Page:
Presenters, chairman and piper gather beforehand. Left to right: Andrew Clegg, Lady Deborah Stewartby, Andy Hall, Lawrence Read [president], Martin Bristow [piper].
Perth's main celebration of St Andrew's Day, the twelfth Perth Burns Club's annual Day of Scottish Life and Culture, was held in the Soutar Theatre at the A. K. Bell Library, York Place, Perth on Saturday, November 28th, 2015.
Once again the occasion lived up to its reputation of high-quality presentations, and the audience of 45 left well-satisfied after an educational and entertaining afternoon programme. An engaging feature was the ability of the speakers to interweave threads in each other's material.
After being piped in by Martin Bristow, the audience was welcomed by club president and chairman for the day, Lawrence Read, who had expected Provost Liz Grant to give the opening address. However, club secretary Iain Mackintosh had received news that she had suffered a minor accident at an earlier function in Methven Castle, and would be unable to attend. Iain passed on the Provost's thanks to Perth Burns Club for organising the day, and her best wishes to all attending for a successful and enjoyable event.
The first presenter was Andrew Clegg who covered "The Speak of the Mearns", reflecting on Lewis Grassick Gibbon (real name James Leslie Mitchell) and his Scots Quair trilogy of Sunset Song, Cloud Howe and Grey Granite.
The central character of the trilogy is Chris Guthrie, a young woman growing up in a farming family in the fictional estate of Kinraddie amid the red clays of the Mearns in Kincardineshire. Chris has to face many challenges: her mother kills herself and her year-old twins when she discovers she is pregnant yet again; she loses brothers Dod and Alec; another brother, Will, departs after violence and confrontation with his father; her father stubbornly refuses to adopt new farming methods, takes strokes, attempts incest, then dies; Chris decides to stay on the land after wrestling with the prospect of books and teaching; she marries Ewan, a Highland incomer, who transforms the Blawearie croft with new methods, volunteers in the 1914-18 War and is shot as a deserter, leaving Chris with a young son. All this and more in just the first volume!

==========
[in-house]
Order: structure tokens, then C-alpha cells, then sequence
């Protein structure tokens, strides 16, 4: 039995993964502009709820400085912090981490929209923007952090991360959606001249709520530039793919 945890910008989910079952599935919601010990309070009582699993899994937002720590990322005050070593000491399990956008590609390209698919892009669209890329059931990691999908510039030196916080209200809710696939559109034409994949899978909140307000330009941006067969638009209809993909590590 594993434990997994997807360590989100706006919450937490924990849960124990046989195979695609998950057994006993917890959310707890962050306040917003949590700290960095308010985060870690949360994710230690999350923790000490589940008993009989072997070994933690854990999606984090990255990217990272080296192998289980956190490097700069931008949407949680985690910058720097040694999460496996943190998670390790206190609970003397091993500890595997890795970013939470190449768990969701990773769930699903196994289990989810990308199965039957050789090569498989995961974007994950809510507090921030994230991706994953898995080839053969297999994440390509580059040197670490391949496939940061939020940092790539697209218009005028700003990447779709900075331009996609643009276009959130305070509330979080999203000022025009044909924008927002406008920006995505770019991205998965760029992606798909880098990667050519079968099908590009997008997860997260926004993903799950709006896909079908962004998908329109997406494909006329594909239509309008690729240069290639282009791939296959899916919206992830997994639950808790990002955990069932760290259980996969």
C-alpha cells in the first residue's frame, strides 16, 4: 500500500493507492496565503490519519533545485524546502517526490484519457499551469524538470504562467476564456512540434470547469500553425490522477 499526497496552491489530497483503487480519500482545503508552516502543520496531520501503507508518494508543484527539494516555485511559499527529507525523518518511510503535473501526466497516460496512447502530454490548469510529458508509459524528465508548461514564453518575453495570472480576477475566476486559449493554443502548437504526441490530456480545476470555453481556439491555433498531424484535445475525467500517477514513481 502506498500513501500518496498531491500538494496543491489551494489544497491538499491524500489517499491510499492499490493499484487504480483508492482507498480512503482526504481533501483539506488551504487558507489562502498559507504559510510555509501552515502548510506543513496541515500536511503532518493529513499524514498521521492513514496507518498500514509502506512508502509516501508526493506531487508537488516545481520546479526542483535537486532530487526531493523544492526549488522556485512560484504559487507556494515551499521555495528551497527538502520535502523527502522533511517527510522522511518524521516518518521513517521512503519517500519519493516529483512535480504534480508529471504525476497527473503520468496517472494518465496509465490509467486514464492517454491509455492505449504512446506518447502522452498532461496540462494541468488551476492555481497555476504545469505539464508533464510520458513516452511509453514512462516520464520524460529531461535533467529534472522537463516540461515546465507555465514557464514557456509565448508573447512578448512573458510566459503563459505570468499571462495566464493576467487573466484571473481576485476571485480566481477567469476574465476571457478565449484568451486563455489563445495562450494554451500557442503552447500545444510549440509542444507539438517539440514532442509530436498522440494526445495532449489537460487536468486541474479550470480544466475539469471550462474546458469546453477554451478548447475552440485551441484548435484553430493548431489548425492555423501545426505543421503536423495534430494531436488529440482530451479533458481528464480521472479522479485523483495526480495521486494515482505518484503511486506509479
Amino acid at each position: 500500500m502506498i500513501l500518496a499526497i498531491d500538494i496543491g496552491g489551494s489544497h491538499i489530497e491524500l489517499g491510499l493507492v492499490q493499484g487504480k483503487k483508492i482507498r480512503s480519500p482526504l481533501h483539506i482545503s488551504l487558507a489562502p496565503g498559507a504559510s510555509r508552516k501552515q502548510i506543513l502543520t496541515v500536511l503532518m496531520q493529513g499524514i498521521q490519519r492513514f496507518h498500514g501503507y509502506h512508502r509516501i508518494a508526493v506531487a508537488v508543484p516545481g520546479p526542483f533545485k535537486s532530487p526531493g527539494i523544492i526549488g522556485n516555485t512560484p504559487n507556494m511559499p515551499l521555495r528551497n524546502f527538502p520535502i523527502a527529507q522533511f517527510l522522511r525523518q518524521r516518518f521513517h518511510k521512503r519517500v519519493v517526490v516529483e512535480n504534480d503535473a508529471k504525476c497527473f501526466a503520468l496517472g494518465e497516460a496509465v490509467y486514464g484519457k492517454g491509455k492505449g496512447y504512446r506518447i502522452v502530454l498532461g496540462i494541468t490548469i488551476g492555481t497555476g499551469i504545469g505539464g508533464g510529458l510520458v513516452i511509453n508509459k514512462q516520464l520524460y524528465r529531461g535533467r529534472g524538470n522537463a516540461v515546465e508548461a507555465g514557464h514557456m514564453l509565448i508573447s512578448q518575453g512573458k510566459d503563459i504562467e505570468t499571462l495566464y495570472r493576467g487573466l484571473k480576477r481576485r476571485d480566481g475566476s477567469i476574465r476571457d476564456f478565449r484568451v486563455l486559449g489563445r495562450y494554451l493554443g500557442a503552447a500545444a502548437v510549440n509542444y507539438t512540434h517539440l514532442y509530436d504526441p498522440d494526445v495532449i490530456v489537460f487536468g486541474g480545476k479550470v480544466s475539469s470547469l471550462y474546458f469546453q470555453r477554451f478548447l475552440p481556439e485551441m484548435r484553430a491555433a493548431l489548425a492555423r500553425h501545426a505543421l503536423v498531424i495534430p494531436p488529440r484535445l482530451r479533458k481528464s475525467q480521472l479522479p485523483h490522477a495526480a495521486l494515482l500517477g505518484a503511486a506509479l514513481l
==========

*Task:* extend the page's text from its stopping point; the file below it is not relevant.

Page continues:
Andrew examined further aspects of Chris's story, including her re-marrying the Rev Robert Colquhoun; her views on religion and Robert's Christian socialism; her son Ewan's immersion in communism; the end of the old ways on the land; the loss of old songs to American music; and her relationship with the Blawearie standing stones. However, the central concept of the Quair is that only the ever-changing land can endure, and only Chris, who is simultaneously connected to the land and distanced from it, fully realises this. Thoughout the trilogy, the omnipresent Mearns exerts its influence and the lyrical use of the rhythms, cadences and lilts of its Doric language make it a beautiful work.
Andrew postulated that Gibbon's portrayal of Chris is unique in European literature by being so complete and convincing. Other male authors who have spoken through female characters achieved partial success (e.g. Flaubert's Madame Bovary and Dickens' Little Dorrit), but nothing on the scale of Gibbon's achievement. Speaking without notes, Andrew's own lyrical delivery ensured that the afternoon got off to a compelling start.
Lady Deborah Stewartby
Lady Deborah Stewartby is the granddaughter of John Buchan and lives in his motherís house in Broughton. Her subject was "John Buchan ~ from 39 Steps to Governor General ~ the years in between". Buchan was born in a Free Church manse in York Place, Perth in 1875. After only 4 months, the family moved to Kirkcaldy where he grew up. In Glasgow he worked with slum children on whom the Gorbals Diehards were based; was educated at Hutchesons' Grammar School and won a scholarship at 17 to Glasgow University to study Classics. In 1895 he moved to Brasenose College Oxford to continue Classics, winning essay and poetry prizes and being elected president of the Oxford Union.
After Oxford, Buchan began his diplomatic career as private secretary to Alfred Milner in South Africa, became a partner in Nelson's Publishing in Edinburgh, became editor of the Spectator, read law and was called to the bar (though did not practise). He married Susan Grosvenor in 1907 and went on to have 4 children. In the First World War, he served in Propaganda, Intelligence and Information roles, and also wrote a monthly account of the War, later published by Nelson in 24 volumes.